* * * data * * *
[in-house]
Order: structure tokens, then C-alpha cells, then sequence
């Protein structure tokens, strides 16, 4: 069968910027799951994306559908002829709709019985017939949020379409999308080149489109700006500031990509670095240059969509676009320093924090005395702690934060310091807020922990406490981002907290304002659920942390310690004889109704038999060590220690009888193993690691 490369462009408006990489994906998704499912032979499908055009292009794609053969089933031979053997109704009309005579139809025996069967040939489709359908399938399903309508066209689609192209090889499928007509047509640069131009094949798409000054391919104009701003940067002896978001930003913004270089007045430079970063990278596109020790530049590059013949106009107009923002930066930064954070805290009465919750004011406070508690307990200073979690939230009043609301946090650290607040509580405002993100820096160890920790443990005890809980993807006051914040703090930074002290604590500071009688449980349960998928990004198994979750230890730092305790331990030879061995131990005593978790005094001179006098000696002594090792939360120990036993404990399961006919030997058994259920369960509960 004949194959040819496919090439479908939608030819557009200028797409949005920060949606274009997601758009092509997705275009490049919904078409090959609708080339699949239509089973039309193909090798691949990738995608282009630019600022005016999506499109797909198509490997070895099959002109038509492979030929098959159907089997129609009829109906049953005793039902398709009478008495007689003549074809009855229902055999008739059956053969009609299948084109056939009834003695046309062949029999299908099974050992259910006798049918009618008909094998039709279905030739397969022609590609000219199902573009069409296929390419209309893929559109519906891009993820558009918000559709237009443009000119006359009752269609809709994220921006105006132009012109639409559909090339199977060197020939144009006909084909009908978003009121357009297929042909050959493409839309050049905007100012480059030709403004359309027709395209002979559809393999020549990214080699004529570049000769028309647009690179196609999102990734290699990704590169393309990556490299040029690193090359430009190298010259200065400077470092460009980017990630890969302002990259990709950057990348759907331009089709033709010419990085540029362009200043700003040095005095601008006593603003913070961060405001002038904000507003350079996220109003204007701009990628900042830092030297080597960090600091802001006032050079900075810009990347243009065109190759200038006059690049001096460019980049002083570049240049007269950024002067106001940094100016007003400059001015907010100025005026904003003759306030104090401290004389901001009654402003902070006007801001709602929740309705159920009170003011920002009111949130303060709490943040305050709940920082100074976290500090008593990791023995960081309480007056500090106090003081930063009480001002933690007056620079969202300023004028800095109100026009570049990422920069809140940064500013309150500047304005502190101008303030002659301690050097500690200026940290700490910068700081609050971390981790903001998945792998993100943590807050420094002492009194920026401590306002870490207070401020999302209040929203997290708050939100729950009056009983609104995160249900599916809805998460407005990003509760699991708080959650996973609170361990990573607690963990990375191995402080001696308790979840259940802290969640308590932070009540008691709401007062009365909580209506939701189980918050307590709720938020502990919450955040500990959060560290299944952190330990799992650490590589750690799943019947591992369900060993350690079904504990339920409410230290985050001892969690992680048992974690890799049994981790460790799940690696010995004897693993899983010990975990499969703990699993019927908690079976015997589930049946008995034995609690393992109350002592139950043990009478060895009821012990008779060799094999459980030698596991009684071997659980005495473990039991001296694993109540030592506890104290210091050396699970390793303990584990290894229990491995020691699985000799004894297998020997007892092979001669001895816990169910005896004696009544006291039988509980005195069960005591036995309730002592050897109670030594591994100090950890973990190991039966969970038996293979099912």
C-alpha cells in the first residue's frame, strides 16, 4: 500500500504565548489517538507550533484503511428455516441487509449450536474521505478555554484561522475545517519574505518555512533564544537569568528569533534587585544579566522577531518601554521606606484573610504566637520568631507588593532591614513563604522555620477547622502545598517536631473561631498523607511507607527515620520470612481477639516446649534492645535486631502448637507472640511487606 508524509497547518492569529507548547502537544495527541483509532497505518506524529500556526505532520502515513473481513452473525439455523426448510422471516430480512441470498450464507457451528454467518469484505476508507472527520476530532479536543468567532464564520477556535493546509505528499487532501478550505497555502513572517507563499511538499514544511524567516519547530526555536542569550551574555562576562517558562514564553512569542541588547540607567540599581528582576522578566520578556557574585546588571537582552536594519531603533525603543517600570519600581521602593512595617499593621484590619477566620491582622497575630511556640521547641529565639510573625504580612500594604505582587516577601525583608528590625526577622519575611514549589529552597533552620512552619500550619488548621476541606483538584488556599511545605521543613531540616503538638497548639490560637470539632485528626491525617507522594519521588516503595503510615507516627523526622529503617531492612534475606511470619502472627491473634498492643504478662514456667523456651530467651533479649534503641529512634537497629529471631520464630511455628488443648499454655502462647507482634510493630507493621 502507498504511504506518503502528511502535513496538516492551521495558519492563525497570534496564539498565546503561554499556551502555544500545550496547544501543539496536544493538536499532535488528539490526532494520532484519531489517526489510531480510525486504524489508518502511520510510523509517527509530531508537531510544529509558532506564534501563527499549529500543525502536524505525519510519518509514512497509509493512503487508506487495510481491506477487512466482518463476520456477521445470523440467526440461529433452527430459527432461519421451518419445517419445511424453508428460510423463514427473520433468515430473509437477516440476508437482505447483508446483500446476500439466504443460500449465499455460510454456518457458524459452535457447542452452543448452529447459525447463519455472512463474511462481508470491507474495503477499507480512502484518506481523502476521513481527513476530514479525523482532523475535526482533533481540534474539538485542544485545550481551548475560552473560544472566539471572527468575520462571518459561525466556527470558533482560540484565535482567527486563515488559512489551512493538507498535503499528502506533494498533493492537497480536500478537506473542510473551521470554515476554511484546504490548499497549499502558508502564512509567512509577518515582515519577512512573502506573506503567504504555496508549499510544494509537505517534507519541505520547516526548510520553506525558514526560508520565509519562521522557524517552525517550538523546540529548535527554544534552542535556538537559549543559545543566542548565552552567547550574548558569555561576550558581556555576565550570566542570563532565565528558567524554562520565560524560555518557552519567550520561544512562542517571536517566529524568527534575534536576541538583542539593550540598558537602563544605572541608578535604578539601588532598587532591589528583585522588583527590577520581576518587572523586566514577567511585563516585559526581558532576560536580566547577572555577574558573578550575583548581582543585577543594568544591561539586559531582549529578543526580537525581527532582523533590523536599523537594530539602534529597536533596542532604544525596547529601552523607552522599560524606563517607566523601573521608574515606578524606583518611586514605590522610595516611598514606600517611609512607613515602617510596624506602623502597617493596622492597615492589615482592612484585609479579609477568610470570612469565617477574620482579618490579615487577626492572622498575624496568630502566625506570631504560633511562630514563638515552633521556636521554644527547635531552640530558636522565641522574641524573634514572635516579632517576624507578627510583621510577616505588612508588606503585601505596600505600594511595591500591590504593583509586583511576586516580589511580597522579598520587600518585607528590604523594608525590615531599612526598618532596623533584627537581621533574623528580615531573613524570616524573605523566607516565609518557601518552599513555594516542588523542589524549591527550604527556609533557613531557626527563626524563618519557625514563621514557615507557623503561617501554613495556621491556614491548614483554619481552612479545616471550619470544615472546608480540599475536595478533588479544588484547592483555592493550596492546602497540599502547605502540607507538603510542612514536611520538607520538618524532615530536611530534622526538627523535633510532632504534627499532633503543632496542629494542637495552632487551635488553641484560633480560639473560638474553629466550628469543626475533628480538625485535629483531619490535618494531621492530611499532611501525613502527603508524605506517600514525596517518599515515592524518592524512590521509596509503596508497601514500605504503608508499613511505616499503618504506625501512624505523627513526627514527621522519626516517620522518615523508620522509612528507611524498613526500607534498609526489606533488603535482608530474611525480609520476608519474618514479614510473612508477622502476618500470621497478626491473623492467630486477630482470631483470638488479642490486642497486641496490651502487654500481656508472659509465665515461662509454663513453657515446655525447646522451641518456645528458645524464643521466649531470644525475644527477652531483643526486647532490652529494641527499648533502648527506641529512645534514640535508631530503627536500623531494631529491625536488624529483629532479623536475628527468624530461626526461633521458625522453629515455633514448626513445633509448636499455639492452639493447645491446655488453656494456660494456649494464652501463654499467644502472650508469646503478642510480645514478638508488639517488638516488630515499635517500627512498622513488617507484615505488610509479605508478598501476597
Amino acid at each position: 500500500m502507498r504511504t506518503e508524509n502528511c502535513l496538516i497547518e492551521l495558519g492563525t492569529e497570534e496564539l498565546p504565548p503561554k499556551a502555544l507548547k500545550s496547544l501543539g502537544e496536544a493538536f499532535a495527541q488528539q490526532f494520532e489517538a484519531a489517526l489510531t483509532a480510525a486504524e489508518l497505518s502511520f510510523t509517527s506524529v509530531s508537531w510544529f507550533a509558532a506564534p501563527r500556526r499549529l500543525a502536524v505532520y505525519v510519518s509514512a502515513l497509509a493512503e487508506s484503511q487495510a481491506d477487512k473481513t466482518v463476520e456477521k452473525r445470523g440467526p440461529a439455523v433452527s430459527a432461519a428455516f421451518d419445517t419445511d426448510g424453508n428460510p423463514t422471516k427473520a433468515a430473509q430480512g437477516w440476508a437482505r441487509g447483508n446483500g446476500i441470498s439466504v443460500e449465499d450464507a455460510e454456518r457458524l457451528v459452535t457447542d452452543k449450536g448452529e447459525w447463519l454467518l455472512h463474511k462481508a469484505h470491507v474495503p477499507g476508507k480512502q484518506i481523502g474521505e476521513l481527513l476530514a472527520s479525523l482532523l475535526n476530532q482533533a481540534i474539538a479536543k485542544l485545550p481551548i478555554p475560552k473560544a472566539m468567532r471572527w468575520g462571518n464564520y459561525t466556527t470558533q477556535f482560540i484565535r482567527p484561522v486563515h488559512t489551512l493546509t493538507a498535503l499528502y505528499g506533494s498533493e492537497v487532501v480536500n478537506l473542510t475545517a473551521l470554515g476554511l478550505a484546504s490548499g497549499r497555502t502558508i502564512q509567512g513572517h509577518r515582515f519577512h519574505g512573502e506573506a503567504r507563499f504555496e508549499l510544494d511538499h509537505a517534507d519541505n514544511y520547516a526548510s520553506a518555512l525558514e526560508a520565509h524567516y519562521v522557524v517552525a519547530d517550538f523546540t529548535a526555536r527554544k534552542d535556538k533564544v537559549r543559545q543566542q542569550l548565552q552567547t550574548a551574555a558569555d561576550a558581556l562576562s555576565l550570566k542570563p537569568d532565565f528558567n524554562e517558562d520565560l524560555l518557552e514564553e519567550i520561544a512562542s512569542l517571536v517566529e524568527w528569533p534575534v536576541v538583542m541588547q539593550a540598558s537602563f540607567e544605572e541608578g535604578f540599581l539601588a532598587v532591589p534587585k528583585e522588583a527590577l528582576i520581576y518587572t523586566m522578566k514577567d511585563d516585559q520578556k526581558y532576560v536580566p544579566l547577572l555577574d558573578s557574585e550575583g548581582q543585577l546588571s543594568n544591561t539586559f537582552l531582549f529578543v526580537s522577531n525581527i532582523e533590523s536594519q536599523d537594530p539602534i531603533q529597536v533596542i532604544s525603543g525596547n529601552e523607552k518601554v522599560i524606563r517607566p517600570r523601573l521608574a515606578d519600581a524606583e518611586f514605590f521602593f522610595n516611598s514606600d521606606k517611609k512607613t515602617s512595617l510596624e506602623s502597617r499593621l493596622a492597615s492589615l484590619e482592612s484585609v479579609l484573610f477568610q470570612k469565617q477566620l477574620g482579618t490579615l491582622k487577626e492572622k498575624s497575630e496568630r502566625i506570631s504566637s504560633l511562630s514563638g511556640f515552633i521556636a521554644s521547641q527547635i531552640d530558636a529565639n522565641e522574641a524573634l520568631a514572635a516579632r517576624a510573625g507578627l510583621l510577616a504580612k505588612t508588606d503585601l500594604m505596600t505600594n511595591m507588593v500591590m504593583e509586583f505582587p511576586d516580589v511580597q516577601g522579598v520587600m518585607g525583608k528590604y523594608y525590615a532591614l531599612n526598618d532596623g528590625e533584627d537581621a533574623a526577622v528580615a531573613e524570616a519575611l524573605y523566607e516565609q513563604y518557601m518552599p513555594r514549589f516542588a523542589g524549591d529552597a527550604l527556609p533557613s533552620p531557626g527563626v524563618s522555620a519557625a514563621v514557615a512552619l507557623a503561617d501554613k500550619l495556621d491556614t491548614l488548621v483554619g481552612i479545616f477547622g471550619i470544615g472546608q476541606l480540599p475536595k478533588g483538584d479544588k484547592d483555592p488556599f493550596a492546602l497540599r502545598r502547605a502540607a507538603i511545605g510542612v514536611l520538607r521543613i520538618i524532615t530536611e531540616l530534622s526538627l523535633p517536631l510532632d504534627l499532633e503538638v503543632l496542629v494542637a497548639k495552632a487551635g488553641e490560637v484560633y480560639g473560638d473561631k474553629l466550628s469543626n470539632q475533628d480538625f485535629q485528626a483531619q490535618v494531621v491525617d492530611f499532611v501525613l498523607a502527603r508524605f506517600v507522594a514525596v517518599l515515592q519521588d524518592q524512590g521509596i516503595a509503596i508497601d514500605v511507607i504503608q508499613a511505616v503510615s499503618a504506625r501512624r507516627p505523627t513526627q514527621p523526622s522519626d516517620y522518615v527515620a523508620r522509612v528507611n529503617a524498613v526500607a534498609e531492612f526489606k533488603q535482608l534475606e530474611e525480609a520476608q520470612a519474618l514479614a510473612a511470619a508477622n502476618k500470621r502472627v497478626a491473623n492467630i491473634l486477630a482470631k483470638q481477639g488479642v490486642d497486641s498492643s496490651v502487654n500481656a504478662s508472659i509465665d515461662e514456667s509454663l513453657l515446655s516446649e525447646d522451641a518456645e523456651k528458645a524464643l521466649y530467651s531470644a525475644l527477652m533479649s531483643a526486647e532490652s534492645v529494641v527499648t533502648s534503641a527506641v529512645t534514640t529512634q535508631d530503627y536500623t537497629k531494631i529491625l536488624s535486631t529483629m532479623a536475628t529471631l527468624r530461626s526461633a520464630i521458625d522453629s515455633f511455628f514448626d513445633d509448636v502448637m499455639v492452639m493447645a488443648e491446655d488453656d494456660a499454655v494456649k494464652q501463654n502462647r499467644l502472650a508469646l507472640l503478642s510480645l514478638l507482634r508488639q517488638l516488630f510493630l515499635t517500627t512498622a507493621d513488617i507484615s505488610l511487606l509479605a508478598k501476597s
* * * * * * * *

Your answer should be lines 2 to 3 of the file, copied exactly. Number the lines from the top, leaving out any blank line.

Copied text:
Order: structure tokens, then C-alpha cells, then sequence
């Protein structure tokens, strides 16, 4: 069968910027799951994306559908002829709709019985017939949020379409999308080149489109700006500031990509670095240059969509676009320093924090005395702690934060310091807020922990406490981002907290304002659920942390310690004889109704038999060590220690009888193993690691 490369462009408006990489994906998704499912032979499908055009292009794609053969089933031979053997109704009309005579139809025996069967040939489709359908399938399903309508066209689609192209090889499928007509047509640069131009094949798409000054391919104009701003940067002896978001930003913004270089007045430079970063990278596109020790530049590059013949106009107009923002930066930064954070805290009465919750004011406070508690307990200073979690939230009043609301946090650290607040509580405002993100820096160890920790443990005890809980993807006051914040703090930074002290604590500071009688449980349960998928990004198994979750230890730092305790331990030879061995131990005593978790005094001179006098000696002594090792939360120990036993404990399961006919030997058994259920369960509960 004949194959040819496919090439479908939608030819557009200028797409949005920060949606274009997601758009092509997705275009490049919904078409090959609708080339699949239509089973039309193909090798691949990738995608282009630019600022005016999506499109797909198509490997070895099959002109038509492979030929098959159907089997129609009829109906049953005793039902398709009478008495007689003549074809009855229902055999008739059956053969009609299948084109056939009834003695046309062949029999299908099974050992259910006798049918009618008909094998039709279905030739397969022609590609000219199902573009069409296929390419209309893929559109519906891009993820558009918000559709237009443009000119006359009752269609809709994220921006105006132009012109639409559909090339199977060197020939144009006909084909009908978003009121357009297929042909050959493409839309050049905007100012480059030709403004359309027709395209002979559809393999020549990214080699004529570049000769028309647009690179196609999102990734290699990704590169393309990556490299040029690193090359430009190298010259200065400077470092460009980017990630890969302002990259990709950057990348759907331009089709033709010419990085540029362009200043700003040095005095601008006593603003913070961060405001002038904000507003350079996220109003204007701009990628900042830092030297080597960090600091802001006032050079900075810009990347243009065109190759200038006059690049001096460019980049002083570049240049007269950024002067106001940094100016007003400059001015907010100025005026904003003759306030104090401290004389901001009654402003902070006007801001709602929740309705159920009170003011920002009111949130303060709490943040305050709940920082100074976290500090008593990791023995960081309480007056500090106090003081930063009480001002933690007056620079969202300023004028800095109100026009570049990422920069809140940064500013309150500047304005502190101008303030002659301690050097500690200026940290700490910068700081609050971390981790903001998945792998993100943590807050420094002492009194920026401590306002870490207070401020999302209040929203997290708050939100729950009056009983609104995160249900599916809805998460407005990003509760699991708080959650996973609170361990990573607690963990990375191995402080001696308790979840259940802290969640308590932070009540008691709401007062009365909580209506939701189980918050307590709720938020502990919450955040500990959060560290299944952190330990799992650490590589750690799943019947591992369900060993350690079904504990339920409410230290985050001892969690992680048992974690890799049994981790460790799940690696010995004897693993899983010990975990499969703990699993019927908690079976015997589930049946008995034995609690393992109350002592139950043990009478060895009821012990008779060799094999459980030698596991009684071997659980005495473990039991001296694993109540030592506890104290210091050396699970390793303990584990290894229990491995020691699985000799004894297998020997007892092979001669001895816990169910005896004696009544006291039988509980005195069960005591036995309730002592050897109670030594591994100090950890973990190991039966969970038996293979099912």